Effects of Dose Rate on the Reproductive Cell Death and Early Mitochondrial Membrane Potential in Different Human Epithelium-Derived Cells Exposed to Gamma Rays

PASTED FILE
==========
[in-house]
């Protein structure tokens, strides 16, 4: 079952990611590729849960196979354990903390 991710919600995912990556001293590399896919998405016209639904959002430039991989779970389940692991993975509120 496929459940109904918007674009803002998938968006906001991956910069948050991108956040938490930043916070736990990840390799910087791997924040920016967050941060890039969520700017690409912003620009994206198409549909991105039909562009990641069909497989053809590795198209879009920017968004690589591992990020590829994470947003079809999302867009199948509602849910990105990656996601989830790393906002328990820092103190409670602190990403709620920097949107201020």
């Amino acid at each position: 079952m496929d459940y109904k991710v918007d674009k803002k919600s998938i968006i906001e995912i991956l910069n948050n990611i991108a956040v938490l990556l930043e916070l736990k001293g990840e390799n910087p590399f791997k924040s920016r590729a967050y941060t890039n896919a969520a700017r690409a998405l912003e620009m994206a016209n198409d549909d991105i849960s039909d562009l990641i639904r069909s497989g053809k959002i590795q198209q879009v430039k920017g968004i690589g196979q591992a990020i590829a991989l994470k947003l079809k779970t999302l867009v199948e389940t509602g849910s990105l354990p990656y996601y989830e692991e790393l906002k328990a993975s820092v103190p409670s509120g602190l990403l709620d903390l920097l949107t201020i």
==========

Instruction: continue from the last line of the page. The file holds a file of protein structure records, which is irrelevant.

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Dose rate is one of the most varied experimental parameters in radiation biology research. In this study, effects of dose rates on the radiation responses of 2 different types of human epithelium-derived cells, immortalized keratinocytes (HaCaT), and colorectal cancer cells (HCT116 p53+/+ and HCT116 p53-/-) were systematically studied. Cells were γ-irradiated at one of the 4 dose rates (24.6, 109, 564, and 1168 mGy/min) to a total dose of 0.5 to 2 Gy. Clonogenic survival and mitochondrial membrane potential (MMP) were measured to assess the levels of reproductive cell death and damage to mitochondrial physiology, respectively. It was found that clonogenic survival was similar at all 4 tested dose rates in the 3 cell lines. The loss of MMP occurred at all tested dose rates in all 3 cell lines except for one case where the MMP increased in HCT116 p53+/+cells after exposure to 0.5 Gy at 24.6 mGy/min. In HCT116 cells, the loss of MMP was the most severe at high dose/dose rate combination exposure and when p53 was expressed. In contrast, no effect in dose rate was observed with HaCaT cells as the reduction level of MMP was similar at the tested dose rates.
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